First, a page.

November is Pet Cancer Awareness Month

Did you know?
-Cancer accounts for nearly 50% of all disease-related pet deaths each year
-One in four dogs die of cancer.
-Approximately 1 in 4 dogs develops a tumor of some kind during his lifetime.
-Just like in humans, cancer can occur in any part of your dog’s body.

Are you aware that November is Pet Cancer Awareness Month? Run your hands over your pet and feel for any unusual lumps or bumps. If you feel something new or unusual, let’s take a look at it. Dogs and cats can get benign lumps such as lipomas and sebaceous cysts, but they can also get much more serious tumors, like mast cell tumors, melanomas, squamous cell carcinomas, and many others. Many of these can be diagnosed with a simple in-office procedure involving a needle aspirate and then a microscopic exam of the cells obtained. A fine needle aspirate is generally less painful than a vaccination, so don’t hesitate to get that lump checked out. The importance of annual check-ups regardless of the age of your pet is critical in the prevention of cancer. 

Here are the top 10 early warning signs of pet cancer listed out by the American Veterinary Medical Association.

1. Abnormal swellings that persist or continue to grow
2. Sores that do not heal
3. Weight loss
4. Loss of appetite
5. Bleeding or discharge from any body opening
6. Offensive odor
7. Difficulty eating or swallowing
8. Hesitation to exercise or loss of stamina
9. Persistent lameness or stiffness
10. Difficulty breathing, urinating or defecating

Better to be safe than sorry, and much better to catch something sooner rather than later!

My new kitten is beating up on our older cat. Should I stop him?

 This question came hot on the paws of another pet owners question,as to when to stop their rottweiler puppy from playing too roughly.  It is always a difficult decision to make to know when play time is becoming more like a free for all.  Let’s face it, any parent with more then one child knows this dilemma.  So, I tend to use the same guidelines.  Name calling and perhaps physical shoving may be ok, but anything rougher is unacceptable.  How does this translate in the pet world.
            It is vital for both dogs and cats to have physical contact when puppies and kittens, in the form of rough play.  At this time, I have had the unique experience of studying  six week old puppies in our house, from birth, and make note of the different stages of play and temperament building.  There is much growling at this time, and the start of posturing and staring.  However, most interesting, is watching the mother dog step in when things get a little too serious, but use the art of distraction to break up a situation.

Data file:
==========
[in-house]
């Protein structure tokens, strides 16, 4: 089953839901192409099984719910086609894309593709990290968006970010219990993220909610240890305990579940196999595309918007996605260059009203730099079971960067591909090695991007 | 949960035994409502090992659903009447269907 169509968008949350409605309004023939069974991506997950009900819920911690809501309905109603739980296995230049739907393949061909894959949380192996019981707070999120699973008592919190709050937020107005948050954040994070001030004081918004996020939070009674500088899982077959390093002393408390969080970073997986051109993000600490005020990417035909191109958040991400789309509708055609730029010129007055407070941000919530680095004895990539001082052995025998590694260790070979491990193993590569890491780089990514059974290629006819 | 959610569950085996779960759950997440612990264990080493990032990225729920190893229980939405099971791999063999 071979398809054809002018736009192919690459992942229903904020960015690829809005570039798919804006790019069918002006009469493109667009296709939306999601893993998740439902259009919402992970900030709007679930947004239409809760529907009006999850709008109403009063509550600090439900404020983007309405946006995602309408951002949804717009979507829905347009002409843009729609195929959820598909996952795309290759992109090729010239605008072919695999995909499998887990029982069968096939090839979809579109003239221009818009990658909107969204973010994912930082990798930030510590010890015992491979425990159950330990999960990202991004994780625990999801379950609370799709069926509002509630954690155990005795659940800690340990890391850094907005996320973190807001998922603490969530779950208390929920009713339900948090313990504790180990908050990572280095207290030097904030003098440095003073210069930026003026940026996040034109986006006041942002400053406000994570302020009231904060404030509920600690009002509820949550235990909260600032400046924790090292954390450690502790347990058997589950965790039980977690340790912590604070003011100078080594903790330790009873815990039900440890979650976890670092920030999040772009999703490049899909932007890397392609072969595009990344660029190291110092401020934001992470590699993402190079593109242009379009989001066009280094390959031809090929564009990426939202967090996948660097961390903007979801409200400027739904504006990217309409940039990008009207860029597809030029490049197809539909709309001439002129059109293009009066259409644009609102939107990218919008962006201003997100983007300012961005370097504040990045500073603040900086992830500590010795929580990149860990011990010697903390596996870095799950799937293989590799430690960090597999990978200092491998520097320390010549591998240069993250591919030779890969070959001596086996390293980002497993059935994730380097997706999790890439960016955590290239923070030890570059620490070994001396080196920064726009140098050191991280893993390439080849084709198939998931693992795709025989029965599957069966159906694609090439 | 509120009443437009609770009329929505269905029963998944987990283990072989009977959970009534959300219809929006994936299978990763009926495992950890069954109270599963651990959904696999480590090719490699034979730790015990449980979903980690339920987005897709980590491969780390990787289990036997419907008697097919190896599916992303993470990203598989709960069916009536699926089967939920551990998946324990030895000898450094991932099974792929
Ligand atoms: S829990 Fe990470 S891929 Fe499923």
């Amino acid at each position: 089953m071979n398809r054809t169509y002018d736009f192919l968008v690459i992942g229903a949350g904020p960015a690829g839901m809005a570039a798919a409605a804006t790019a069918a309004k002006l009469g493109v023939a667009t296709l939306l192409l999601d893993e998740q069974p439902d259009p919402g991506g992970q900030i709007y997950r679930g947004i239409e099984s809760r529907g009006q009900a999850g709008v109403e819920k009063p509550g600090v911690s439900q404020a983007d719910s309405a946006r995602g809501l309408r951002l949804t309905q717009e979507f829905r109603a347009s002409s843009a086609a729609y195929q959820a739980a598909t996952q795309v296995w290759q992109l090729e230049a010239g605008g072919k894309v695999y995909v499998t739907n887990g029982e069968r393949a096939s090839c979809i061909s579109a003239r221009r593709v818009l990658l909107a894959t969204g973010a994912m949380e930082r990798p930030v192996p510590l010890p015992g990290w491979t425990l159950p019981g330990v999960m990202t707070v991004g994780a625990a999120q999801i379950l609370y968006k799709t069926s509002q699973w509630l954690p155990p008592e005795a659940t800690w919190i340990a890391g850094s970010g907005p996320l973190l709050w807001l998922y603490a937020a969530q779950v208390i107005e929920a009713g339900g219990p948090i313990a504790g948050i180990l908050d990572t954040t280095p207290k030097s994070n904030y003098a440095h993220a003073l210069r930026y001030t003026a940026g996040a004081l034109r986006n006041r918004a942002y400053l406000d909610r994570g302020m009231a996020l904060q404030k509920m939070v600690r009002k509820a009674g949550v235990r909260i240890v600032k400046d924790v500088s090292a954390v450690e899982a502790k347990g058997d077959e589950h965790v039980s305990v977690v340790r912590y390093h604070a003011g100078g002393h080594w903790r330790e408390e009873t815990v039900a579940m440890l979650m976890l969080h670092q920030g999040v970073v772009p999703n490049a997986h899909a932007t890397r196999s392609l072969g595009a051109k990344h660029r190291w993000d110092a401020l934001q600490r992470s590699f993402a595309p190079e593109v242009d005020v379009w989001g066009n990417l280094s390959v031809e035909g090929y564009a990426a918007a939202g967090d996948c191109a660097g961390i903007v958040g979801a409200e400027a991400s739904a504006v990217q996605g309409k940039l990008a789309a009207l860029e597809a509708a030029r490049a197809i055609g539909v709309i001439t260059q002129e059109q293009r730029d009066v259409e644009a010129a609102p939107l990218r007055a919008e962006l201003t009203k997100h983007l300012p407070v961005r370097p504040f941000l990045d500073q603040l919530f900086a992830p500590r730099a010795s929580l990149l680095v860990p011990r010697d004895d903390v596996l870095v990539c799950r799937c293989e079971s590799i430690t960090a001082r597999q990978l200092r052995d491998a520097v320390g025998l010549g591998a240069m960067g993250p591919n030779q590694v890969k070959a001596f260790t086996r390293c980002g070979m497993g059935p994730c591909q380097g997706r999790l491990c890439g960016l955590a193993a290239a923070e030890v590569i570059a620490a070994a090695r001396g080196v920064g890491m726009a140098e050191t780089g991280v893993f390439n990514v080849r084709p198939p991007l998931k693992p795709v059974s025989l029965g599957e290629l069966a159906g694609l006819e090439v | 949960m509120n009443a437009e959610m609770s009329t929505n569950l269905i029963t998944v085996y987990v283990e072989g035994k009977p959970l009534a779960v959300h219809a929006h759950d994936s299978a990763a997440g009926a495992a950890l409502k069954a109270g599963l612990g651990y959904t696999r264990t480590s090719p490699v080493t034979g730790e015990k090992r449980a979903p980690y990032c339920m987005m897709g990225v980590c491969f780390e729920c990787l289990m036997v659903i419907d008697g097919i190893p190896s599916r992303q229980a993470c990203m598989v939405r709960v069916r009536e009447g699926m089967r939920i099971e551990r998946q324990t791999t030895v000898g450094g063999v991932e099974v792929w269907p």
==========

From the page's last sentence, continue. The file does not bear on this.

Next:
This is what you should do as well.  If nothing else, it should be very much in the front of your pets mind that you do not tolerate fighting in your presence.  This is also a safety mechanism in the wild.  There has to be a leader, and fights within the pack simply weaken it.  A team has to stay together to survive.
You should also be aware that sometimes they may be play fighting.  For example, our ten year old cat will rule over the food bowl and definitely put the twenty two year old cat in it’s place.  But, if there is an argument over a particular chair the older one reigns supreme and the younger one allows him to chase him around the house.  I think the two boys just like the idea of a fight but have learnt that the end result may not be worth it.
Next time your younger pet seems to be going too far, do what a mother would do.  Use distraction in the form of food or a toy to dissipate the impending situation.

Central Florida Vets

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November is National Senior Pet Month

November is Senior Pet Month. Do you have an older cat or dog sharing your home? If so, you know the joys of pets who might have less spunk but more soul. Here are five reasons to love a senior pet.

1. Distinguished look
You know how as we age, we are said to look distinguished? The same is true for our pets. I think senior cats project an air of peaceful dignity. And who can resist the precious gray muzzle of an older dog?
2. Laid-back lifestyle
For kittens and puppies, most any time is play time. Older pets, however, don’t need to release all that youthful energy. They are quieter and often content to just watch what’s going on in the living room or outside the window. Cuddling next to you takes precedence over most anything else.
3. Fewer demands
Older pets still need love and attention, but they don’t require babysitting like a frisky puppy or curious kitten. Some older pets have special medical needs, but after all they’ve given us through the years, it’s an honor to take care of them in return.
4. Wisdom of the ages
When I look into the eyes of a senior dog, I see a world of experience and wisdom. Older pets know what to expect, and are generally reliable and even. They require little training since they already know the rules.
5. They might be just like you!
As we get older, our needs and routines change. We might prefer quiet evenings at home rather than going out on the weekends. We still like to exercise, walk, or even run—but sometimes we go at a different pace. We might even nap in our chair occasionally. If you have a senior dog, you might find that he’s just like you!